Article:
At the Annual 2007 American Library Association conference in Washington in June, the LITA Standards Interest Group sponsored a program entitled “Using Metadata Standards in Digital Libraries: implementing METS, MODS, PREMIS and MIX”. This session explored how libraries are using emerging standards to manage and provide navigation for digital library objects and featured the following:
- Rebecca Guenther, Library of Congress: Using Metadata Standards in Digital Libraries: Introduction to METS, MODS, PREMIS and MIX
- Morgan Cundiff, Library of Congress: Using and to Create XML Standards-based Digital Library Applications
- Nathan Trail, Library of Congress: How to Build, Display and Find METS Objects
- Brian Tingle, California Digital Library: Use of METS in CDL Digital Special Collections
- Sarah Shreeves, University of Illinois Urbana/Champaign: Creating Rich Shareable Metadata: the DLF Aquifer MODS implementation guidelines
- Tom Habing, University of Illinois Urbana/Champaign: METS, MODS and PREMIS, Oh My!: Integrating Digital Library Standards for Interoperability and Preservation
- Tod Olson, University of Chicago: MODS as Data Hub
The Library of Congress has made the presentations available.
The Education Committee met for the last time before merging with the Regional Institutes Committee to become the new (ta-da) Eduation Committee.
Susan Logue, as LITA board liaison, reported on the board meeting and shared information about the boardâ€™s assignments and expectations for the newly merged committee.
Included in the charge for the new committee are these points:
- Create 3-5 short online events
- Create liaisons to LITA interest groups for ideas
- Create an education committee wiki and supply editor for it from the committee members
- Create and maintain list of tools for educational initiatives
- Monitor delivery of 2 institutional repositoriesâ€™ offerings including an evaluation tool
- Goal for the committee is to have two new courses per year
Discussion by all members present centered on how to fulfill these assignments, whether it was possible to do so by a volunteer committee, and where to begin. The committee agreed on the need to do the educational needs survey first.
Mark Wahrenbrock discussed his sample survey that was previously distributed to committee members. He will collect questions from the committee members and compile them into a survey that can be sent to LITA members using Survey Monkey which is available through the ALA office.
Next up in the ongoing Podcast series from ALA Annual 2007 is the LITA President’s Program, Tag! You’re IT: Online Digital Audio collections meet PennTags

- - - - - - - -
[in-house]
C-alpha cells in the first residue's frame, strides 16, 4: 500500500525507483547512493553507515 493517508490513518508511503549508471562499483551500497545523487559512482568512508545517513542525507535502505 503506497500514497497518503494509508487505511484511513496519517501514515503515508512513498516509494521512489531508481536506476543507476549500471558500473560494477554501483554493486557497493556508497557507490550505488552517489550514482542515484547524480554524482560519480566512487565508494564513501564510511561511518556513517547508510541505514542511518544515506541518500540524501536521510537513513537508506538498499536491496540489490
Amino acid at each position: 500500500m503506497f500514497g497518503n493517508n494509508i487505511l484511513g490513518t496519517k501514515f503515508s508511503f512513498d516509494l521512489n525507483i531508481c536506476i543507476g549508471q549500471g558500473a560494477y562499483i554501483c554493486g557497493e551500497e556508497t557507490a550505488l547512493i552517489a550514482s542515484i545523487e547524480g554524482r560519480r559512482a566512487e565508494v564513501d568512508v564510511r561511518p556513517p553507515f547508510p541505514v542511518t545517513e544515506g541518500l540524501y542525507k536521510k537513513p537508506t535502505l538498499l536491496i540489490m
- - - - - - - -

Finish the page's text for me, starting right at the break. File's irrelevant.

This is the last of the fully-captured sessions from ALA 2007 from LITABlog, but there may still be a few pieces of audio here and there that are unearthed and posted.
As well, we have plans for LITA Forum in October, as well as ALA Midwinter…more audio to come from LITABlog! Stay tuned, and as always if you have feedback or suggestions for us, please feel free to leave a comment here on the blog.
Next in our series of podcasts from ALA Annual 2007 is The Ultimate Debate: Do Libraries Innovate? Moderated by LITA Vice-President Andrew Pace and featuring Joseph Janes, Stephen Abrams, and K.G. Schneider talking about libraries, innovation, and a great deal more. The audio file is rather large and lengthy (clocking in at an hour and fifty minutes) but it is worth every moment…lots of thought-provoking discussion between these three excellent speakers.
Thanks go out to Joe Fisher for the recording of this program, and dealing with the troubles related to managing an over-a-gigabyte audio file. Thanks, Joe!
And now: The Ultimate Debate.
Ted Koppel raised some compelling issues during his discussions on Ebooks at the ERM Interest Group last week at ALA. In this entry ERM refers to OpenURL, A-Z list and the subscriptions module of this software. ERM software works fairly well with journal content and I believe that library online journal collections have become far more accessible with OpenURL, but how do we use our ERM systems to make Ebook content more accessible?
Koppel’s discussion raised several good questions about Ebooks and ERM. There are several management issues with Ebooks. Who supplies the cataloging/meta data? Does it come from the vendor who sells you the Ebook? How granular should the management be? Should there be restrictions at the chapter level or book level? Does the type of content determine who and what can be accessed? For example, users may only be able to access chapters for a particular text or reference book, but be able to access an entire work of fiction.
What cataloging system do we use to describe the Ebook–dublin core, MARC? Where do Ebook records reside in the Opac or the ERM, or in both systems? How is Ebook content discovered through LC subject headings or a local thesauri? How does the link resolver fit into all of this? Perhaps the link resolver can take a user to a particular paragraph or top of the chapter. How do we determine the level of granularity for accessing content?
Another management issue related to Ebooks and electronic content in general is hosting. Who host this database of content? Is it hosted locally or remotely? Who maintains the servers and performs back ups?
Koppel’s discussion raised more questions than it did answers. Given our experience in managing electronic database content, the transition to ebooks should be much easier. We know about authentication, hosting, maintenance, licensing issues, and making content accessible through OpenURL and A-Z lists. However, I’m also sure there will be unique challenges in trying to make ebook content accessible and searchable along with all the other content.